Because Cecile familiarised herself with the Indonesian language and culture before, she could pull of a relatively short two months MA fieldwork out there. She chose a site that she already knew quite well and took her guitar along this time too. When you visit Cecile, as I did, you’ll notice that she hums a lot and that music is never far away.
Participant observation with a guitar?
Singing songs on the beach, she regularly drew an audience. Her biggest fans were young children who invited her into their houses for brightening up their birthday parties, for instance. When it rained, they would in turn teach Sisi, her local name, their favourite songs in the local Balinese language. ‘Participant observation with a guitar?’ I wondered. Not really, as the families she got to know this way are not part of her current research at all. It just goes to show how well Cecile, or Sisi, gells in that environment. However, the guitar does play a role this time too: ‘When I want my respondents to forget I’m around, I’ll go sit with their staff to learn new songs; then the house owners carry on with their own business.’ Which then allows Cecile to observe daily routines without too much bias by her own presence.
It is not only inside that research is being carried out. At sunset local expats, many of whom Dutch men, come together for drinks near the beach. They often have love relationships with Indonesian women and are therefore of interest for the research. Their language skills are often insufficient and Cecile gets asked regularly to translate for them. Another way of participating in Lovina life and getting close to the real life stories or ‘data’ to collect. The following video glimpses at Sisi and the kind of ‘rapport’ she acquired; contemporary anthropologist in the field… translation of spoken text follows underneath. The song she sings is in Balinese!
The woman on the phone is adoptive mother Sue, checking why my visit to Sisi takes so long. Is everything alright, really? Sue was the first person I got introduced to. I needed checking out and in the mean time I was happy to find out Cecile had someone she could talk to outside her research. To let off steam, if necessary. Someone too that would look after her in case she would feel bad or fall ill. Thank you for taking such good care, Sue!
Near the dolphin statue – Lovina’s well known landmark – we bump into two women. They chitchat about a temple for tourists in the village where Kadek lives, yet Sisi rarely has time for touring. She has to work to do. When my filming stops, Cecile is about to admire Kadeks earrings, who then tells she got them from a German guy. She wants to move to Germany… another story that would fit Cecile’s research.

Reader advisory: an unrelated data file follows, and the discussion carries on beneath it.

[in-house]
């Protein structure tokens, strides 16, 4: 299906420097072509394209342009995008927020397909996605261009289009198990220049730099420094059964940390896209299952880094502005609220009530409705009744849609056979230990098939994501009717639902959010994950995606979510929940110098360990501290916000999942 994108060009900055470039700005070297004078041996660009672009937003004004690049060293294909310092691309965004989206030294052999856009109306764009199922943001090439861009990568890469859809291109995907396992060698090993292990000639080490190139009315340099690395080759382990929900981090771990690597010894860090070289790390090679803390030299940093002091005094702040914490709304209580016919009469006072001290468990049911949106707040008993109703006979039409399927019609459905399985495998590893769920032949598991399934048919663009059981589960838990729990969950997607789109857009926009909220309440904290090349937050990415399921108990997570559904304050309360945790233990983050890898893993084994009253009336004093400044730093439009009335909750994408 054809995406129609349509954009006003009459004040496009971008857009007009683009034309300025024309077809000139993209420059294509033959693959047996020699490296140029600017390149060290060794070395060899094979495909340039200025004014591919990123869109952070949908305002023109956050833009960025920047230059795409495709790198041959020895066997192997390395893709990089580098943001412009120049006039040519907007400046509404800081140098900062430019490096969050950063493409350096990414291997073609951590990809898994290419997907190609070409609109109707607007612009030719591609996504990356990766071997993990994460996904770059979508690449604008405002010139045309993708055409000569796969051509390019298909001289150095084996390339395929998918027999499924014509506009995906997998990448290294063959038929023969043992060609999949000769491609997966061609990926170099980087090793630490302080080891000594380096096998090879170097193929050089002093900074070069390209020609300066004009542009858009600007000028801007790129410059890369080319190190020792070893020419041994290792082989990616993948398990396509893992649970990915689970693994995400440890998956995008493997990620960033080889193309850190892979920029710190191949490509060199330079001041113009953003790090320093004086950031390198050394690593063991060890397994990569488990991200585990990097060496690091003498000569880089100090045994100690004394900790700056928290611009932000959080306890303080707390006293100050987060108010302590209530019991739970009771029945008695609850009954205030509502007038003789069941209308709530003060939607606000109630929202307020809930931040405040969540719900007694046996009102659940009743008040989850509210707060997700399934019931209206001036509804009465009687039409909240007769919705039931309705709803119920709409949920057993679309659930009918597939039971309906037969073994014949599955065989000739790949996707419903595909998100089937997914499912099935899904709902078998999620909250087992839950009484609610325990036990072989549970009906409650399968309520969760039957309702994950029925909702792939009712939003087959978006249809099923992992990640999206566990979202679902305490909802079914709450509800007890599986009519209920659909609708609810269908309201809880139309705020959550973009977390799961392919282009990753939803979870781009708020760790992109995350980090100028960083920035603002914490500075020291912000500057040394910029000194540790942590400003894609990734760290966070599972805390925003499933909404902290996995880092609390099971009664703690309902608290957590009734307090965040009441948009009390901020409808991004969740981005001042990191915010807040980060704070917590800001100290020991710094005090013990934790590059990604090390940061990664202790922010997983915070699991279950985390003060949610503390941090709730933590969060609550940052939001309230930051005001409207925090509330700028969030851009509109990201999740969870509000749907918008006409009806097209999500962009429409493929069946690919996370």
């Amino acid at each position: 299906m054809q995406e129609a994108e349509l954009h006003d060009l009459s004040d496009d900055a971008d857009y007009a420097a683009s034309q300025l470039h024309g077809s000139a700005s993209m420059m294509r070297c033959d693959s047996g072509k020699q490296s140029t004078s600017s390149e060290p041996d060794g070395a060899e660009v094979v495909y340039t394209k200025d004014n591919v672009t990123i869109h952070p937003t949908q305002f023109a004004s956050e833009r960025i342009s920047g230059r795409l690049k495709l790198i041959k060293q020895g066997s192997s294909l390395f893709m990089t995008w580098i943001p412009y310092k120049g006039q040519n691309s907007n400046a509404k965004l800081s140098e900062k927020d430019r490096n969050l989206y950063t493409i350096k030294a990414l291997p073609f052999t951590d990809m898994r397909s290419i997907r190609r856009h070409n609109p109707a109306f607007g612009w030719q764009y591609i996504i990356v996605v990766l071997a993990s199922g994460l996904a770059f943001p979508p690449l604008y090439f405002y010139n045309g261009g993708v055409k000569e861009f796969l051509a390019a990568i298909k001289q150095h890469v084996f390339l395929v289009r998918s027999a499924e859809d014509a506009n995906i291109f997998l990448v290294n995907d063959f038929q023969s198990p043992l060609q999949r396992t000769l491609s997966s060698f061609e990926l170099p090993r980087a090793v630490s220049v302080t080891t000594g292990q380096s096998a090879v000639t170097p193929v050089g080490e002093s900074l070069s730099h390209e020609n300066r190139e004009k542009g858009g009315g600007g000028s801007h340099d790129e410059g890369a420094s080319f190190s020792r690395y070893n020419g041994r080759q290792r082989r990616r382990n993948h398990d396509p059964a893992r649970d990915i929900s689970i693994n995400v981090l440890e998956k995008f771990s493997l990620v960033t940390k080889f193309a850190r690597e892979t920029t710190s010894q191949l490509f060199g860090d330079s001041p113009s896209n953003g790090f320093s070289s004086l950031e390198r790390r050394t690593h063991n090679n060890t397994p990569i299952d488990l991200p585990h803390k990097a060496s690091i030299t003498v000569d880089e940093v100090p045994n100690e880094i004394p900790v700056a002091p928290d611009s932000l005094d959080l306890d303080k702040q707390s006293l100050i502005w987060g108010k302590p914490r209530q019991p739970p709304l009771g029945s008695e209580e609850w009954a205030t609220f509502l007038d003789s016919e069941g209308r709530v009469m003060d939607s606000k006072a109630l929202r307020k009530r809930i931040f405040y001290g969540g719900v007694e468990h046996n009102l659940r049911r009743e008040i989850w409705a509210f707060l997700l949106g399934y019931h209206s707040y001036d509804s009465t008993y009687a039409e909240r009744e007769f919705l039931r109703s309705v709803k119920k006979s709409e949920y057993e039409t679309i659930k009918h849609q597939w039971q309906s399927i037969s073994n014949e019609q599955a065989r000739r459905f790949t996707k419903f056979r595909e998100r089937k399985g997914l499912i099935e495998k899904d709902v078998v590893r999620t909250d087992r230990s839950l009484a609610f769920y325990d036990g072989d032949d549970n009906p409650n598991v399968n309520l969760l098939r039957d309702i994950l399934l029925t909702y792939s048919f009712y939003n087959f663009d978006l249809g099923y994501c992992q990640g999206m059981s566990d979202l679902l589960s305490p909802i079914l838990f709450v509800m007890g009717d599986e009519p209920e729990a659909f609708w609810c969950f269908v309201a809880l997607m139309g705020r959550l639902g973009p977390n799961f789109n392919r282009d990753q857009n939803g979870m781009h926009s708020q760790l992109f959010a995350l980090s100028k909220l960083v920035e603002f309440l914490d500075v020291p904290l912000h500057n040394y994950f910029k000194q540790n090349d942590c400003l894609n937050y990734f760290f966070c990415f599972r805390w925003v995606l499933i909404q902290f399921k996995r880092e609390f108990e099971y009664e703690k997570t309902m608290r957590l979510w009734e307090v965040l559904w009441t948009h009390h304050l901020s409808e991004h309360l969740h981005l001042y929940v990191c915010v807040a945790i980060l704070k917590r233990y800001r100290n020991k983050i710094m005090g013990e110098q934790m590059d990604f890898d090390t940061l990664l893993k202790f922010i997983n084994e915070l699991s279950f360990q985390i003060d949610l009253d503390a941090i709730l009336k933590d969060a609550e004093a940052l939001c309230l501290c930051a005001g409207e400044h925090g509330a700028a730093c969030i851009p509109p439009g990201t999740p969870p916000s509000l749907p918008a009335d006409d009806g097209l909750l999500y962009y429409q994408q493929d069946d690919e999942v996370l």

But Cecile already knows enough Indonesian women with foreign partners, like the Dutch men in the videoclip. They live most of the year near Lovina and deal with rules and regulations of migration – and intercultural weddings.
Visual Ethnography as a Method
The reason why I took some time at Ceciles place, when Sue phoned, is that we were looking at some of her video recordings on the laptop and checking out sound issues. Cecile uses the Visual Ethnography methodological option for her MA and took videogear into the field. For her current research she believes that the nonverbal component is very telling. I noted a few remarks – that will turn out not to be the whole story and probably biased by what I from the point of view as lecturer read into it:
‘How couples interact is important. You can see cultural differences so well. For instance using a table for dinner, or not. In some households you see two different lifestyles next to each other and I want to know how intercultural couples negotiate certain choices. At what moments in daily life do cultural differences play a role in love relationships?’ Thus my recollection of some of her views. Luckily I checked it with Cecile – long live internet – and she replies from Lovina (my translation):
‘In fact I believe that the video film contributes [to the research findings] by showing that respondents are real people with feelings as opposed to static entities, making choices purely based on straightforward rationalities. In the video I try to show them how they really are and that gets through best during interactions. Video also shows more about human vulnerable aspects. The various backgrounds I describe mainly in text.’
Cecile’s research is basically about romantic love; is it a socio-cultural construct and if so, how exactly? What tensions exist between romantic ideals and materialistic realities? How do friends and relatives respond to cultural outsiders? Do real people operate as so-called interdependent or independent selves?
Various theories and stereotypes are being put to the test by this ethnographic research. I am curious to read and watch the answers in Cecile’s film and thesis… to be continued this summer!
For the Visual Ethnography programme at leiden University, Janine Prins is coördinator & lecturer for the BA course Visual Methods and the Summer course Visual Methods.